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Nov. 3 — Small startups are slowly but steadily making use of new Securities and Exchange Commission rules allowing them to raise capital without registering their securities.
One-hundred and fourteen offerings have been made under the agency’s crowdfunding rules, which were adopted in October 2015 and went live in mid-May, Keith Higgins, director of the SEC’s Division of Corporation Finance, said Nov. 2 at a Practising Law Institute conference in New York.
Under 1933 Securities Act Regulation A Plus, which allows sales of unregistered securities up to $50 million, there have been more than 130 offerings since the rule took effect in June 2015, Higgins said. The data were through Sept. 30.
The numbers represent a modest bump over previous data, reflecting growing pains as a new set of securities registration exemptions take effect and skepticism by some lawyers that those pathways to raise capital are appropriate for small startups.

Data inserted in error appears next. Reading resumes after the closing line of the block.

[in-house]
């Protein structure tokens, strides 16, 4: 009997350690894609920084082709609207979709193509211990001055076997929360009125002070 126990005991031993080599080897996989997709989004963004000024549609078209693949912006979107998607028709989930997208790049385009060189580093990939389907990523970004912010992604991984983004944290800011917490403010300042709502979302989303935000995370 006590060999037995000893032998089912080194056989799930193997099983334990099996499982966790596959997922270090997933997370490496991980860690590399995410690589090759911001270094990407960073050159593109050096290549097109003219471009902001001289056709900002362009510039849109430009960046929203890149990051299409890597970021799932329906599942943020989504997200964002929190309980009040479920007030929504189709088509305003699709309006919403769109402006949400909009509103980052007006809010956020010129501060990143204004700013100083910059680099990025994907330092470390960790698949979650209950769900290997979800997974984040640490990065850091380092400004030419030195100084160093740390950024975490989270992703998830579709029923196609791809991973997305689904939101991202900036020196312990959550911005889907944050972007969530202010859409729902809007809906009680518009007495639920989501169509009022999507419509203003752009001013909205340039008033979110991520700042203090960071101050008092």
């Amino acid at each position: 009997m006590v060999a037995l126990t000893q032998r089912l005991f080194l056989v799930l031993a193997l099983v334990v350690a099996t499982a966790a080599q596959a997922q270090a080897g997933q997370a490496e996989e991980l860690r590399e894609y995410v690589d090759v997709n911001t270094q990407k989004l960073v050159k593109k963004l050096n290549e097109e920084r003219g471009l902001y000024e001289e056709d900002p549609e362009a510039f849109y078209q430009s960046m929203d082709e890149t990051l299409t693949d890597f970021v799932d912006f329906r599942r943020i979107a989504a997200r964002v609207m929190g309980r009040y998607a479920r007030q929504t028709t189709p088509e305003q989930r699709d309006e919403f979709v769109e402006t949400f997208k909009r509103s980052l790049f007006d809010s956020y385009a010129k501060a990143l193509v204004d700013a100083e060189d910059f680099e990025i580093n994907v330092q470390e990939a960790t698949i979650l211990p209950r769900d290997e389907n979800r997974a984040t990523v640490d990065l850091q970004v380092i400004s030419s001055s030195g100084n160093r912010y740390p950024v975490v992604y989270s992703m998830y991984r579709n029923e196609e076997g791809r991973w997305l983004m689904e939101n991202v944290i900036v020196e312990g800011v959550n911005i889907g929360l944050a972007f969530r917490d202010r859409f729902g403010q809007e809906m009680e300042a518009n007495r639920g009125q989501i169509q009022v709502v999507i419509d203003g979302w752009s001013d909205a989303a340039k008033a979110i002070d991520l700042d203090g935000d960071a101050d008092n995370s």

The 114 crowdfunding offerings have sought to raise more than $13 million, an average of roughly $115,000 apiece.
There have been a dozen completed offerings, Higgins said, eclipsing $5 million for an average of more than $400,000.
“That’s actually a little bit larger than I might’ve expected,” Higgins said.
Regulation Crowdfunding allows early-stage startups to raise money in small dollar amounts from a wider variety of qualified investors than previous regulations permitted.
An issuer may raise up to $1 million a year in a crowdfunded offering, but investors with less than $100,000 of annual income may invest no more than 5 percent of it.
Several lawyers at the conference told Bloomberg BNA that the crowdfunding rules are restrictive and are unlikely to flourish beyond current levels.
Reg A Plus breaks qualified offerings into two tiers. The first tier includes offerings up to $20 million per year, and Tier 2 includes those up to $50 million. State laws are preempted under the larger tier.
The number of offerings has been split almost evenly between the two tiers, Higgins said—65 for Tier 1, and more than 70 for Tier 2—but the dollar values are heavily weighted in the larger tier.
The SEC has qualified 76 of those offerings, meaning it has declared them eligible to begin raising money, and 14 offerings have been completed.
More than $170 million has been raised, the bulk of it under Tier 2. Higgins called it “a fair amount of money for startup capital.”
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